In a classic example of “be careful what you wish for,” the fictional Lt. Philip Nolan uttered these famous words during his treason trial as Aaron Burr’s accomplice, in Edward Everett Hale’s 1863 propaganda short story – “The Man Without A Country” (See Video Clip Below). As the narrative progresses, and Lt. Nolan is quite literally adrift on an ocean of uncertainty, he comes to realize the full implications of his bravado. While aboard the USS Levant, he dies alone in a tiny shrine dedicated to his faded memories of the United States.
Whether he knew it or not, Lt. Nolan fit the dictionary definition of “diaspora,” which is a people who have been scattered to multiple countries, but share a common longing for their homeland and an overwhelming urge to return. Jewish people are a classic example, having been expelled from their country by the Babylonians in 586 B.C. and only re-emerging as a permanent independent nation in 1948, in the wake of the Holocaust. Most anyone would agree that 2,500 years is an awfully long time to live in one place and wish to be somewhere else.
Today, the American expat community makes up one of the largest diasporas in the world. These individuals are in a unique position to serve as positive exporters of American culture and values. Does the government embrace these people or push them away, and how does that affect those of us who remain Stateside?
Myth and Fact
According to an extensive article from Dr. Amanda Klekowski von Koppenfels, expat communities basically fall into one of three categories:
• Denouncing: The mother country essentially considers expats to be traitors in the mold of Lt. Nolan. Though things have changed, Mexico was once particularly notorious for having this attitude about its emigrants.
• Transitional: Expats are essentially like the distant relatives who never show up for family events but occasionally send those generic “what-happened-to-us-this-year” Christmas letters. The mother country is neither hot nor cold.
• Strategic: These mother countries actively engage their expats, offering services like voting rights and dual citizenship.
With some exceptions, the United States is clearly in the “denouncing” category. This may be because American policy, and American public opinion, is based largely on myth.
Myth: Most American expats left the country on a purely voluntary basis, most likely because the Supreme Court legalized gay marriage or George W. Bush was re-elected. Fact: Nearly 60 percent of expats moved offshore either due to a job change or to be with a partner; in both instances, the move had at least some element of involuntariness.
Myth: Expats are skinflints and tax cheats who fled The Land of the Free to keep the IRS’ grubby tentacles off their inherited wealth. Fact: America is one of the only countries in the world that taxes its citizens regardless of where they live, so the “tax evasion” angle is a nonstarter. Furthermore, many expats remit money to their families back home. Nevertheless, the criminalization myth is one of the most pervasive and destructive ones, and we’ll return to it in a minute.
Myth: Expats gleefully burned their bridges before they left, and now block all American numbers from their fancy cellphones. Fact: 60 percent of expats visit the United States at least once a year; only 15 percent had not visited in the last two years. Furthermore, a whopping 90 percent identify themselves as “American,” albeit with varying degrees of gusto.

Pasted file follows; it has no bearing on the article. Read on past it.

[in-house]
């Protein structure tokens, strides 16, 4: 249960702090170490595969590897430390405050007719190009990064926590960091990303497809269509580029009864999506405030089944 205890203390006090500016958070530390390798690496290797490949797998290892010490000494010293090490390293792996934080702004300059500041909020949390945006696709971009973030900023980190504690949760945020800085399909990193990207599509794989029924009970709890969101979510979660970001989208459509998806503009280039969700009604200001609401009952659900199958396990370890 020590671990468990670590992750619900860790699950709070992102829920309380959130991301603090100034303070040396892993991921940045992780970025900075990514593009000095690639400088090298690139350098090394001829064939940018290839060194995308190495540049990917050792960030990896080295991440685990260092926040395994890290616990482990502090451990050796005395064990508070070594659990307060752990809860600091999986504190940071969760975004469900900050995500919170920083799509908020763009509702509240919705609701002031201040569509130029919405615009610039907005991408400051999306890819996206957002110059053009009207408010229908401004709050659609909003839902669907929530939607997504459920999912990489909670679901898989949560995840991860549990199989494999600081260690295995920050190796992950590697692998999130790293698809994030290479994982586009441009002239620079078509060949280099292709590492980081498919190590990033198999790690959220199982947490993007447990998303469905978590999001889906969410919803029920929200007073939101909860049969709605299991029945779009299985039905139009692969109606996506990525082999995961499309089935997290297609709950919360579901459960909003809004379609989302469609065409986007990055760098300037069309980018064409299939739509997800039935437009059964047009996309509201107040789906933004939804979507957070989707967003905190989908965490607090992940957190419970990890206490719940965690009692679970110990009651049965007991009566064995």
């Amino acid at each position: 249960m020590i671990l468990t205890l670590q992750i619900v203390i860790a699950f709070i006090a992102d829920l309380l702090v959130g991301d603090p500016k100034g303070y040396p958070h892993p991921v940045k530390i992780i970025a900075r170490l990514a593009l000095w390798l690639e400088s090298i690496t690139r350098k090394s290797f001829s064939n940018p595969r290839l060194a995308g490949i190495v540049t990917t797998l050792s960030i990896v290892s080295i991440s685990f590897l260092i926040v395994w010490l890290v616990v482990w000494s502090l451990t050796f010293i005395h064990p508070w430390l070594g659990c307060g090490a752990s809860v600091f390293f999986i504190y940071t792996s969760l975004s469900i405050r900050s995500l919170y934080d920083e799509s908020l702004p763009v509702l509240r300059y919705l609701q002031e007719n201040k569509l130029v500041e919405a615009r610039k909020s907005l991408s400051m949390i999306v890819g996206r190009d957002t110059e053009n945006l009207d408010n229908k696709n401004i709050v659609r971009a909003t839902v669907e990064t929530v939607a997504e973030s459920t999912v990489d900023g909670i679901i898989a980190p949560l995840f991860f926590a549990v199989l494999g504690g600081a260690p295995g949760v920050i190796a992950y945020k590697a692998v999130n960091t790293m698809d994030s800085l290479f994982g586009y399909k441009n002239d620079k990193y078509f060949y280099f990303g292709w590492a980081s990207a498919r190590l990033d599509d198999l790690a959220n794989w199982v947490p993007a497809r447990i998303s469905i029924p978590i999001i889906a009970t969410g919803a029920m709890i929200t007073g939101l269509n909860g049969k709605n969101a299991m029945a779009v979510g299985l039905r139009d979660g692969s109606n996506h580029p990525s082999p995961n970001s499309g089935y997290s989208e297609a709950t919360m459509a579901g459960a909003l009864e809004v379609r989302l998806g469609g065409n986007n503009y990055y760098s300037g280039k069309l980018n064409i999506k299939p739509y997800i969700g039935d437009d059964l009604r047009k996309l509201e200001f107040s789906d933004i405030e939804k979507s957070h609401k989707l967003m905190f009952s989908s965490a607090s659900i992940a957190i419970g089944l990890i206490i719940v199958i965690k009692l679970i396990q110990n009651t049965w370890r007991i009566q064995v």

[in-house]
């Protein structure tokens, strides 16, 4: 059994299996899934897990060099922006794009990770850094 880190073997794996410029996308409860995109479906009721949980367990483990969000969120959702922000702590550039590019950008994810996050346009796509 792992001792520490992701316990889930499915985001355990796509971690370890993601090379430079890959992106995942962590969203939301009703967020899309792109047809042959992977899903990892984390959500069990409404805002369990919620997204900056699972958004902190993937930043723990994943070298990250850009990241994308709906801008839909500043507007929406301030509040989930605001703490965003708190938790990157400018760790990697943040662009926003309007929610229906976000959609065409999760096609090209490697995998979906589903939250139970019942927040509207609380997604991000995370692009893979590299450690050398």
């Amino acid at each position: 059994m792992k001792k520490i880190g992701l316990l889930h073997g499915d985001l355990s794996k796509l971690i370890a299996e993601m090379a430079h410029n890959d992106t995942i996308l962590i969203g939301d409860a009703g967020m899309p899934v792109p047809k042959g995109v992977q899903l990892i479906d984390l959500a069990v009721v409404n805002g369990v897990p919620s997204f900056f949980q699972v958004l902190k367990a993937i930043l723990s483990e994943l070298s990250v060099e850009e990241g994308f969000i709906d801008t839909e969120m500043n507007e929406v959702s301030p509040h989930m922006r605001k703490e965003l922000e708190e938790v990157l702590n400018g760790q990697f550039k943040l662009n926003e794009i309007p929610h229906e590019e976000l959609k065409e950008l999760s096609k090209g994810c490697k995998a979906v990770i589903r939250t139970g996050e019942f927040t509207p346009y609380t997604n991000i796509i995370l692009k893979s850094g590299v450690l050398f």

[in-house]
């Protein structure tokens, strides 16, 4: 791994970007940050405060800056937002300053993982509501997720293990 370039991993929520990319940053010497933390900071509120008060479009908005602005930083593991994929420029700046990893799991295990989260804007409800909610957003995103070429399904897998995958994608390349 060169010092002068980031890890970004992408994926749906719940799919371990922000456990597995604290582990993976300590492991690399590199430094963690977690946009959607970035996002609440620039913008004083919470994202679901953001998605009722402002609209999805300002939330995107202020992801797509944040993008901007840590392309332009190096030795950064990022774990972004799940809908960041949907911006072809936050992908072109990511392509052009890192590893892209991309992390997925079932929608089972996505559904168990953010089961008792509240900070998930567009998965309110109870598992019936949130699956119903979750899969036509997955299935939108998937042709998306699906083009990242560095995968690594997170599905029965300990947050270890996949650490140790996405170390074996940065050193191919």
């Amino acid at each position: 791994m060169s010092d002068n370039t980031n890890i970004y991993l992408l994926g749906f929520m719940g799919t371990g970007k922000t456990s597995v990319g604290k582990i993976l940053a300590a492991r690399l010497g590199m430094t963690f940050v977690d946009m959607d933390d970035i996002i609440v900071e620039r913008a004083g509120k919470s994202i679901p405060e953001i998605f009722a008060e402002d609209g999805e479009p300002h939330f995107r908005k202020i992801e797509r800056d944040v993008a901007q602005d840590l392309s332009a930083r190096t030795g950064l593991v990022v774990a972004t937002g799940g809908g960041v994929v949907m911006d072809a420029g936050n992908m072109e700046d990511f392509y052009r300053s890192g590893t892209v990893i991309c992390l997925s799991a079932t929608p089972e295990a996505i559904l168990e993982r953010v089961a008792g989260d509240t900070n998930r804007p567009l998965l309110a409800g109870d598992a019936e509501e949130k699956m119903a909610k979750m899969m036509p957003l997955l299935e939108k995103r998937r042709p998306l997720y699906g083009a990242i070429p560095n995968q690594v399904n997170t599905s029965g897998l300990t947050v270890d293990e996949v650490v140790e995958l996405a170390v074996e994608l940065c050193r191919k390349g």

Many respondents to Dr. Klekowski von Koppenfels’ survey shared many of the same experiences. Here are some snippets:
• Political Pushaway: “As an American expat, I feel little support from the government, and indeed often feel as if I am being penalized or criminalized (by things like FATCA) for living overseas. I don’t feel as if expats have a voice in the government.”
• Family Problems: “My non-U.S. husband does not wish to reveal his personal bank information and I really do not think my government has a right to ask him for it. … So shall I lie to the government, divorce my husband, or give up my citizenship?”
• Economic Discrimination: “I am unable to contribute to my IRA because the contributions would be coming from a foreign bank account. It is dumber than dumb and makes me embarrassed when policy without thought touches people who are completely on the up and up and just working and living and in fact being goodwill ambassadors. I am tired of defending stuff that makes no sense.”
• Severe Disenchantment: “The U.S. seems to have very little understanding of its citizens living outside the States, consequently they seem to have very little respect for us.”
The Next Step
It’s important to note that the vast majority of expats have nothing but positive feelings for the United States, but it is impossible to ignore the growing undercurrent of disillusionment and resentment. Eventually, these negative emotions will erode the expat community, and it’s always tragic when anyone is thrown away.
One idea is to give expats a voice in the government. The District of Columbia has a nonvoting member in the House of Representatives, so why can’t Americans overseas have at least the same thing?
Persons on both sides of the aisle – Republicans Overseas and Democrats Abroad – want changes to FATCA, citing the law’s “unintended consequences.” There is practically no momentum for such changes, but there should at least be a dialogue concerning the impact that these disclosure laws have had on Americans overseas. Otherwise, expats will feel more and more isolated, and the loss of our best goodwill ambassadors would border on a national tragedy.
Learn more about FATCA in my upcoming presentation at TaxConnections Internet Tax Summit.
Original Post By: Michael DeBlis